A desirable dozen for the Lions on draft’s Day 2
Allen Park — The Lions filled a significant roster hole on Thursday, selecting Florida linebacker Jarrad Davis in the first round of the NFL draft.
Here are a dozen players who could make sense for the Lions on Day 2:
Chris Wormley, DT, Michigan: A big-framed, long-armed defensive lineman with a history of making plays in the backfield at Michigan. Some see Wormley as a better fit as a 3-4 end, but he has the build and skill to be a long-term solution as a 3-technique tackle lining up beside last year’s second-round pick, A’Shawn Robinson.
Bucky Hodges, TE, Virginia Tech: The Lions need a tight end and many thought the team might grab one in the first-round. If he’s there in the third round, Hodges is one of the most athletic options in the draft. At 6-foot-6, 257 pounds, he could stand to add some weight to his frame. His blocking technique is a work in progress, but there’s reason to believe he can develop there.
Tarell Basham, DE, Ohio: An NFL-ready frame capable of handling the left defensive end opposite Ziggy Ansah. Basham has long arms, which will help him get into the chest of blockers. He also offers above-average speed to get the edge. He would help Detroit’s rotation immediately and could start down the line.
Chidobe Awuzie, CB, Colorado: The Lions would be wise to tap into this talent-rich cornerback market and Awuzie would be a steal if he’s on the board at No. 54. He offers prototypical size with above-average long speed and leaping ability. He also brings versatility to the table, playing inside and outside for Colorado.
Kareem Hunt, RB, Toledo: Hunt might not be as athletic as some of the top talent at his position, but he runs with purpose, showing excellent balance through contact. He can be on the field all three downs and isn’t a liability. He would give the Lions a north-south runner with receiving skills to complement Ameer Abdullah.
Chris Godwin, WR, Penn State: Godwin has a sturdy 6-1, 209-pound frame with burners attached. He ran a 4.42-second 40-yard dash and performed strongly in the change-of-direction drills, which bodes well for getting separation out of his breaks. He has a knack for finding the end zone, with 16 scores the past two seasons, but has also had some issues with drops.
Obi Melifonwu, S, Connecticut: A freakishly large defensive back standing 6-4, Melifonwu combines that size with the ability to outjump just about anyone. He looks like a strong safety, but with great speed and leaping ability, opposing teams are going to struggle to complete deeper throws in his vicinity.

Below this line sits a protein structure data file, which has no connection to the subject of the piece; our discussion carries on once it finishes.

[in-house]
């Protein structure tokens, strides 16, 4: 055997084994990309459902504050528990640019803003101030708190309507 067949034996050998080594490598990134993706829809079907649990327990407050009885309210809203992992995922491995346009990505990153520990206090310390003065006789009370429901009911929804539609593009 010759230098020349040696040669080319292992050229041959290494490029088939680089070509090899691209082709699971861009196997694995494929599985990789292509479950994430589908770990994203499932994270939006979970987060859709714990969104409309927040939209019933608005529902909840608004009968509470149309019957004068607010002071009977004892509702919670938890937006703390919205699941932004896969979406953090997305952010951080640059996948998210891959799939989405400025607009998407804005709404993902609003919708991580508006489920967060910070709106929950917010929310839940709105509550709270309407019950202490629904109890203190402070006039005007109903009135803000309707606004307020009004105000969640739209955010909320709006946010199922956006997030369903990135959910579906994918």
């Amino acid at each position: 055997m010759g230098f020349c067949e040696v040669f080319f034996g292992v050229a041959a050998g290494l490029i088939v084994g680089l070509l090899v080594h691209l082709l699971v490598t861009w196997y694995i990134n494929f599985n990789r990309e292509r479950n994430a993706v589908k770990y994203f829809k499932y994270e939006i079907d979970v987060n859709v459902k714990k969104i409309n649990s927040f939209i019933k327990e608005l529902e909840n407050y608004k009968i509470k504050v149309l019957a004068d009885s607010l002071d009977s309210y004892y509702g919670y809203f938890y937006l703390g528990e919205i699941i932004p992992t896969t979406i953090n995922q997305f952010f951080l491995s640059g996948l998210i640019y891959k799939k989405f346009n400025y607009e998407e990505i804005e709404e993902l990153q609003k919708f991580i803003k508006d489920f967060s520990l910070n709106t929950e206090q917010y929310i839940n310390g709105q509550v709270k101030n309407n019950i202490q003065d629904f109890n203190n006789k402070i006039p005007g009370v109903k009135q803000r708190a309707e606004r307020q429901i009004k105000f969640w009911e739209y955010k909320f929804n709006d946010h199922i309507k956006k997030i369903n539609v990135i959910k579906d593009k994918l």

Fabian Moreau, CB, UCLA: A speedy 6-footer with elite leaping ability, the Lions could find value in selecting Moreau, who is recovering from a pectoral injury suffered during his pro day. He gave up completions on just 51.7 percent of throws his direction, but needs to do a better job getting hands on passes and forcing turnovers.
Daeshon Hall, DE, Texas A&M: You buy in with Hall because of the physical traits. Not only is he 6-5, but he has exceptionally long limbs. With plus-athleticism, he’s the type of player you look to your coaching staff to develop and maximize his potential. He only recorded 10 1/2 sacks over 25 games his final two college seasons.
Jake Butt, TE, Michigan: Butt arguably would have been a first-round pick had he not suffered a torn ACL in Michigan’s bowl game. They’d probably be looking at a red-shirt rookie season, but if you trust he can return to form, he offers exceptional value in the third round and beyond. Probably the draft’s most complete tight end this side of O.J. Howard.
Josh Jones, S, North Carolina State: Another big, athletic safety. Jones, a Michigan native, stands 6-foot-1 and weighs 220 pounds. That’s impressive in its own right, but he also posted some of the best numbers for his position in every drill he participated in at the combine, including the 40, bench press and vertical jump. The downside is he’s mistake-prone — blown coverage and missed tackles — but the potential is tantalizing.
Dalvin Cook, TB, Florida State: Too many red flags to roll the dice in the first round, but it’s a much smaller risk to draft Cook in the second. The highly productive college runner probably won’t fall all the way to No. 54, where the Lions are next slated to pick, but for the right price, it could be worth trading up 10-15 spots if he’s still on the board. Cook’s success on outside zone runs make him a nice fit in Detroit’s scheme.